Outpatient management of traumatic microhyphema

Ophthalmology. 2002 Aug;109(8):1465-70; discussion 1470-1. doi: 10.1016/s0161-6420(02)01091-6.

Abstract

Objective: This study was performed to evaluate the clinical course of patients treated for traumatic microhyphema and the occurrence of elevated intraocular pressure (IOP) and secondary hemorrhage in these patients.

Design: Retrospective noncomparative case series.

Participants: Records of all patients treated for traumatic microhyphema through the Wills Eye Hospital Emergency Department from January 1997 through September 1999 were analyzed retrospectively. Patients examined for 3 consecutive days after presentation and 2 weeks after initial presentation were included. Patients with open-globe injury were excluded. A total of 162 patients met the study criteria.

Intervention: All patients were treated initially as outpatients according to the standard Wills Eye Hospital protocol for traumatic microhyphema (atropinization, bedrest, shield, restriction of antiplatelet medications). Three patients were subsequently hospitalized.

Main outcome measures: The occurrence of IOP elevation (greater than 21 mmHg) and rebleeding was recorded. The effect of topical corticosteroids was evaluated.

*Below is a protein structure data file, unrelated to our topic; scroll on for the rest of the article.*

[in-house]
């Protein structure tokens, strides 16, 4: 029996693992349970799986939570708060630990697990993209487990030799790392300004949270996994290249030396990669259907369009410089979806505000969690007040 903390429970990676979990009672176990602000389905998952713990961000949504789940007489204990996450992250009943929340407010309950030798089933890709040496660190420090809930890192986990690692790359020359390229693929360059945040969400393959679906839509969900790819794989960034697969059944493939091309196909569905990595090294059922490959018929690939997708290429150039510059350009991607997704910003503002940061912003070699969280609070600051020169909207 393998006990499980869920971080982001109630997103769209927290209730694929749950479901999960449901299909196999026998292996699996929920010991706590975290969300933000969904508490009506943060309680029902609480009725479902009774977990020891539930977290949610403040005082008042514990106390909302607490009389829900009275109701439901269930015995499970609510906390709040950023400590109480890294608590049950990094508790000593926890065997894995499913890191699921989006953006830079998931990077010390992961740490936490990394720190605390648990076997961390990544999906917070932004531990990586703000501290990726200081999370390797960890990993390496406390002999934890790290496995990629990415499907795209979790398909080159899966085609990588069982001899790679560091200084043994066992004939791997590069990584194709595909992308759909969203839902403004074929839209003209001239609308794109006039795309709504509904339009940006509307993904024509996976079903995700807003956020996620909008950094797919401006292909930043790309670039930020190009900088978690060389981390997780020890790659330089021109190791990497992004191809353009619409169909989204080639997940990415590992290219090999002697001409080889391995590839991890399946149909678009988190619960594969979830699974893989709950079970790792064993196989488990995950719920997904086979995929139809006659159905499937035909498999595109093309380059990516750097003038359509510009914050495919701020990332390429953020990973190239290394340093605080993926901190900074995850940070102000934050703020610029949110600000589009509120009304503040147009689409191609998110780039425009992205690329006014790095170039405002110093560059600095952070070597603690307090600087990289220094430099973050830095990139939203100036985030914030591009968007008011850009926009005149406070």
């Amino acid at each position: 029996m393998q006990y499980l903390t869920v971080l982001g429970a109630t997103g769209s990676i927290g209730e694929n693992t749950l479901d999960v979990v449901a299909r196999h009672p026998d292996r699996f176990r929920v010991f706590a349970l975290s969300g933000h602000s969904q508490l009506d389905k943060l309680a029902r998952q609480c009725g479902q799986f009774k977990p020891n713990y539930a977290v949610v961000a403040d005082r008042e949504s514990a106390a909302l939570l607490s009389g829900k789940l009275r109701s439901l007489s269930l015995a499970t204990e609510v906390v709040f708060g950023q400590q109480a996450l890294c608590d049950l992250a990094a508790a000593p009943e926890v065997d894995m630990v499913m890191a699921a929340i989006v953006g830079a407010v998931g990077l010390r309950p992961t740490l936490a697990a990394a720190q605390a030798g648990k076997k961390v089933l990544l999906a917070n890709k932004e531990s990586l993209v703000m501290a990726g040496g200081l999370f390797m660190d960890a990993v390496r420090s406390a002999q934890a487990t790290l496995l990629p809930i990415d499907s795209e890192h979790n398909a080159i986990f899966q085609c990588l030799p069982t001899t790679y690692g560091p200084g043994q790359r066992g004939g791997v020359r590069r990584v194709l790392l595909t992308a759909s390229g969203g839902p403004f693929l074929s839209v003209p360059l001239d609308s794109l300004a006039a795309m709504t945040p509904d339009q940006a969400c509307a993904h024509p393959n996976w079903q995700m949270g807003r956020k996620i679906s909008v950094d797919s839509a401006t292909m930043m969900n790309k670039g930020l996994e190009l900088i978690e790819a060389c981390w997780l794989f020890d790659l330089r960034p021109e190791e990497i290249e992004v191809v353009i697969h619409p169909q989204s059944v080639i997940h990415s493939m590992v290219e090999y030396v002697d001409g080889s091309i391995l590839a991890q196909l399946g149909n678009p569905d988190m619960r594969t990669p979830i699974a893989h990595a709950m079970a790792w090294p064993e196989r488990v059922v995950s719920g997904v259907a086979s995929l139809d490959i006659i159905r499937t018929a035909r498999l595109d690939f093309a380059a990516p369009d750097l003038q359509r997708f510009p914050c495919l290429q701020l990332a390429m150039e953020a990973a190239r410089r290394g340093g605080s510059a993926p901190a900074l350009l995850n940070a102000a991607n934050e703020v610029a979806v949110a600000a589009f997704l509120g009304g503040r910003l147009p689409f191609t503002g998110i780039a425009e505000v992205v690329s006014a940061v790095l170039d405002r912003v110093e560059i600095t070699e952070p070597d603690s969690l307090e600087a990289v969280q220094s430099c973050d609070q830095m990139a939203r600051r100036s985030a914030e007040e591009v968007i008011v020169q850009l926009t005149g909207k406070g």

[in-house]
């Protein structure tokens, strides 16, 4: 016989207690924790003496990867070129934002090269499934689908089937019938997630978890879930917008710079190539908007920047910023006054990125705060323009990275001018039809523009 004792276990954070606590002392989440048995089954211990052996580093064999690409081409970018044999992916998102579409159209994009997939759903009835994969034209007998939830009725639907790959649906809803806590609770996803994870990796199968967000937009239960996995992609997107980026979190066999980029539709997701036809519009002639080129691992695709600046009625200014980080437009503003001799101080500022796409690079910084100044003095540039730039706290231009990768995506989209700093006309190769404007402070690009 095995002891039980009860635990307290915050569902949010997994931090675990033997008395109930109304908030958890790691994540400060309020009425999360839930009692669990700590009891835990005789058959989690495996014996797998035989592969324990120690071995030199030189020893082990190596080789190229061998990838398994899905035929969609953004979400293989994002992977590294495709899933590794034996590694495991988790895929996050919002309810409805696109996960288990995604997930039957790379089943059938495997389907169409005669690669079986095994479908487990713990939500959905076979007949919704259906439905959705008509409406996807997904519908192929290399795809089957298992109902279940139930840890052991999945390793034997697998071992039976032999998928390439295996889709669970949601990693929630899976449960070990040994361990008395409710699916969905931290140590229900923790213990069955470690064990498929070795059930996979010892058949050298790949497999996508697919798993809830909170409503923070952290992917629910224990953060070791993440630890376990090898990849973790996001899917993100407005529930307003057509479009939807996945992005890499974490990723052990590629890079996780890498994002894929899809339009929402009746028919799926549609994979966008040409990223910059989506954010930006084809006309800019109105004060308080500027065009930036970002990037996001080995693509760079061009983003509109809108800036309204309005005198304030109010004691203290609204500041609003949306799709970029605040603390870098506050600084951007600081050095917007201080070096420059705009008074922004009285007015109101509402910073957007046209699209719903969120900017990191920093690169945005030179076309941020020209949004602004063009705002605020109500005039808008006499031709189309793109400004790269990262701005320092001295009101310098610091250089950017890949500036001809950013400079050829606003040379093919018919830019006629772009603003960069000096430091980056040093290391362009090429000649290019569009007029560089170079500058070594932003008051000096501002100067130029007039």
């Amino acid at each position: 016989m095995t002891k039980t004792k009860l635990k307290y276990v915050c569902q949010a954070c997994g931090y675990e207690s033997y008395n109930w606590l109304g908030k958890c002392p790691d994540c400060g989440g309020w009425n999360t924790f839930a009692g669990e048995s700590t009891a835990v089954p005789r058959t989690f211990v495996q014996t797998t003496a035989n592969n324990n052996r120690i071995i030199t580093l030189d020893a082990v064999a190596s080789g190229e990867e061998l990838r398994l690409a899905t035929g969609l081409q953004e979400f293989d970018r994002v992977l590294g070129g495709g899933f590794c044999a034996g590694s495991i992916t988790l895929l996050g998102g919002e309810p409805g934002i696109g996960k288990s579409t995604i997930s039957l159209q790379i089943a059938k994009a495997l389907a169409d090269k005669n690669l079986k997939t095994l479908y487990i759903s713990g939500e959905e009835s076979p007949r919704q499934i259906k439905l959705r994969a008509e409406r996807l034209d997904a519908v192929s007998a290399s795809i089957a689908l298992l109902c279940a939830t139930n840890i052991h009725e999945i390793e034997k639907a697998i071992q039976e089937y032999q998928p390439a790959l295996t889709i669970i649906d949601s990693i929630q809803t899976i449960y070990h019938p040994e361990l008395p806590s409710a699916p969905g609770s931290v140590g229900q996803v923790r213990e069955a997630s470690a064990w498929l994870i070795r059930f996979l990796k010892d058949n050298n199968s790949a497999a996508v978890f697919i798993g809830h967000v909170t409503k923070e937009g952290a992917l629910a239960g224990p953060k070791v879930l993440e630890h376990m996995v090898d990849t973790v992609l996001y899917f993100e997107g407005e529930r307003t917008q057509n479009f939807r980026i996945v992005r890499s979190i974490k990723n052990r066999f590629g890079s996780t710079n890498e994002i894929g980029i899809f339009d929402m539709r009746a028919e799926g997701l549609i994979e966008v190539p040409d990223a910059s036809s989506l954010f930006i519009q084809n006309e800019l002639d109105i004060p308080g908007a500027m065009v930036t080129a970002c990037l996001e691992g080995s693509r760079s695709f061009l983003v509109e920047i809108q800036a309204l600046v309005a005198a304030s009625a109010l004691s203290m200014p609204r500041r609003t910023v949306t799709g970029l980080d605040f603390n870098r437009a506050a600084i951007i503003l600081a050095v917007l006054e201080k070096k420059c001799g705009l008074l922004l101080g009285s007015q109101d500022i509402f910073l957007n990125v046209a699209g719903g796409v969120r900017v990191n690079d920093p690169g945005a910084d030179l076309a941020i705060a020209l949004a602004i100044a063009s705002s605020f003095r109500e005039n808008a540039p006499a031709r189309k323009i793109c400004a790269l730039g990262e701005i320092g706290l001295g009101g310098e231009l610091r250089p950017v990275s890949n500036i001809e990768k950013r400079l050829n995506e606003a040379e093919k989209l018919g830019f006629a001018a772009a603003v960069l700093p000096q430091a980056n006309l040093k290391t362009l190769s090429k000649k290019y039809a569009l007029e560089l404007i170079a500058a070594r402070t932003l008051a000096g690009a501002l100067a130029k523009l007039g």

Results: IOP was elevated in 14 patients. Six patients had IOP less than 26 mmHg and required no treatment. Six patients had IOP greater than 26 mmHg and received medical treatment. In two patients, IOP increased after initial presentation. Of 150 patients with normal IOP at presentation, only one (0.7%) developed an elevated IOP at any point to warrant treatment (28 mmHg). Rebleeding was documented in three patients, one of whom developed a layered hyphema. The incidence of rebleeding was not statistically associated with the use of topical corticosteroids.

Conclusions: Complications from traumatic microhyphema treated with standard measures are few. Closeness of follow-up may be determined by IOP on presentation. Secondary hemorrhage seems to be unaffected by the use of topical corticosteroids.

MeSH terms

  • Adolescent
  • Adult
  • Aged
  • Ambulatory Care / methods*
  • Anterior Eye Segment / injuries*
  • Anterior Eye Segment / pathology
  • Atropine / therapeutic use
  • Bed Rest
  • Child
  • Child, Preschool
  • Eye Injuries / etiology
  • Eye Injuries / therapy*
  • Female
  • Glucocorticoids / therapeutic use
  • Humans
  • Hyphema / etiology
  • Hyphema / therapy*
  • Intraocular Pressure
  • Male
  • Middle Aged
  • Occlusive Dressings
  • Ocular Hypertension / etiology
  • Ocular Hypertension / therapy
  • Practice Guidelines as Topic
  • Recurrence
  • Retrospective Studies
  • Treatment Outcome
  • Visual Acuity
  • Wounds, Nonpenetrating / etiology
  • Wounds, Nonpenetrating / therapy*

Substances

  • Glucocorticoids
  • Atropine